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What Do You Need to Fund Your Retirement?

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by Tamika Johnson

There's some old conventional wisdom that says you'll need from $1 million to $1.5 million in retirement. Others say that you will need 10 to 12 times your current income. In fact, a true retirement number is different for everyone, and is dependent on such factors as:

  • Where you'll live.
  • How healthy you'll be as you age.
  • How long you'll live
There's no magic amount you should strive to attain, but there are some questions you can ask yourself to find your optimal number: What will your living costs be?
  • Figure out how much you're spending now. Create a budget to track your expenses.
  • A rule of thumb is that you'll need 70 to 80 percent of your preretirement income after you finish working, although some financial planners say that won't be enough.
  • Others say 100 percent of your preretirement income each year for at least the first 10 years after you stop working is more like it.
  • The point is that spending doesn't slow down in early retirement, especially if you ramp up travel.
Will your nest egg last as long as you will?
  • Consider longevity when you set savings goals.
  • People are living longer, and that makes retirement planning that much more challenging.
  • Savings need to be adjusted accordingly.
Will your savings generate enough cash?
  • Future interest rates and inflation are always unknown.
  • As a retiree, to generate $40,000 a year after stopping work, you'll need savings of about $1.18 million to support a 30-year retirement. This is based on average returns of 6 percent and inflation at 2.5 percent. (Of course, these assumptions can change!)
What if you haven't saved enough?
  • Don't throw up your hands if the number above seems out of reach.
  • Save, save, save — you can double, on average, your nest egg in the last decade or so of your working life due to compound interest.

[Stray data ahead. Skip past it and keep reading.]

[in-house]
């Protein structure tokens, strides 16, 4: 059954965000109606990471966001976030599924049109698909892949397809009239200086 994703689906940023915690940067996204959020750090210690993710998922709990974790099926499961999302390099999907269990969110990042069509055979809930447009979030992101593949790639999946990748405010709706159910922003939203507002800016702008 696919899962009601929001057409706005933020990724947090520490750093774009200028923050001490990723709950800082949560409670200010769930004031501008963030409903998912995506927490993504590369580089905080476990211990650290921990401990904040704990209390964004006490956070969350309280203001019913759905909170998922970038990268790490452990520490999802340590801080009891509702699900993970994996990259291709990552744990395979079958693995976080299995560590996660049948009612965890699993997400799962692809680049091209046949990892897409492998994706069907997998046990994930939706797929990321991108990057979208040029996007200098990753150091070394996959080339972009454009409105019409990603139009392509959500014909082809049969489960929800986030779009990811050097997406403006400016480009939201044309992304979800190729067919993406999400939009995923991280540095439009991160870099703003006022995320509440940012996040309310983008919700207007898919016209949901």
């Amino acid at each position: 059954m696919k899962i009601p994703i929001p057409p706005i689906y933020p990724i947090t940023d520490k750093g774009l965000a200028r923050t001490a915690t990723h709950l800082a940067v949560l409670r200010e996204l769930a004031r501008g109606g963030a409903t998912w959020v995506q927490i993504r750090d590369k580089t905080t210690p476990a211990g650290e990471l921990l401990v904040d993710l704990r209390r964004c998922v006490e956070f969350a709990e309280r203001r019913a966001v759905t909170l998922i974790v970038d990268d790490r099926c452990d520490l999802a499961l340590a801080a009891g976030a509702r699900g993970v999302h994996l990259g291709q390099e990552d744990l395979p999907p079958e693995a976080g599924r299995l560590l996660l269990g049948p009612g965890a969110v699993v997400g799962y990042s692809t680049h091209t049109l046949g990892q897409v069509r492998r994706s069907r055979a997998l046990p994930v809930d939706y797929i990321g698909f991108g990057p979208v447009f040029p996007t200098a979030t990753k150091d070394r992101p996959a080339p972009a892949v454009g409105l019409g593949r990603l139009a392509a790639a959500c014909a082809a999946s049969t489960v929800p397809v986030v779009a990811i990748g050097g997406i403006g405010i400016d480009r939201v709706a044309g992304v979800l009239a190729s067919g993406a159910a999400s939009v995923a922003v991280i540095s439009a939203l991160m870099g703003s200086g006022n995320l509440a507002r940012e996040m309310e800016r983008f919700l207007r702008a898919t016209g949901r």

• Go from two cars to one, and cut back on travel to keep spending low.
  • If the market delivers its historically typical 7 percent annually, your money doubles every decade. But again, the market doesn't always do what we expect.
Are you overestimating how long you'll stay in the workforce?
  • Do you need to adjust your expectations or scale down your expenses?
  • Find ways to increase the income available to you in retirement.
  • It's hard to predict the future.
Don't forget health care.
  • Health care is expensive. Prescription drug use, added into health care spending, may mean close to $6,000 annually.
  • Seniors statistically are more likely to experience major health care emergencies.
  • Consider having a separate dedicated fund — maybe a health savings account — to put money into to cover your care during retirement.
  • Will your house be paid off? Will you want to indulge your hobbies? Will entertainment expenditures go up?
Taxes — how will they affect your retirement spending?
  • You'll be taxed on withdrawals from many retirement investment accounts, although it may be lower than when you were working.
  • If your income is high enough, you could be taxed on as much as 85 percent of your Social Security benefits.
These are just the basics. Everyone's situation is different, and you will need to go beyond these rules of thumb. What is clear is that you need to plan ahead as much as possible, and be sure to get professional help with the details.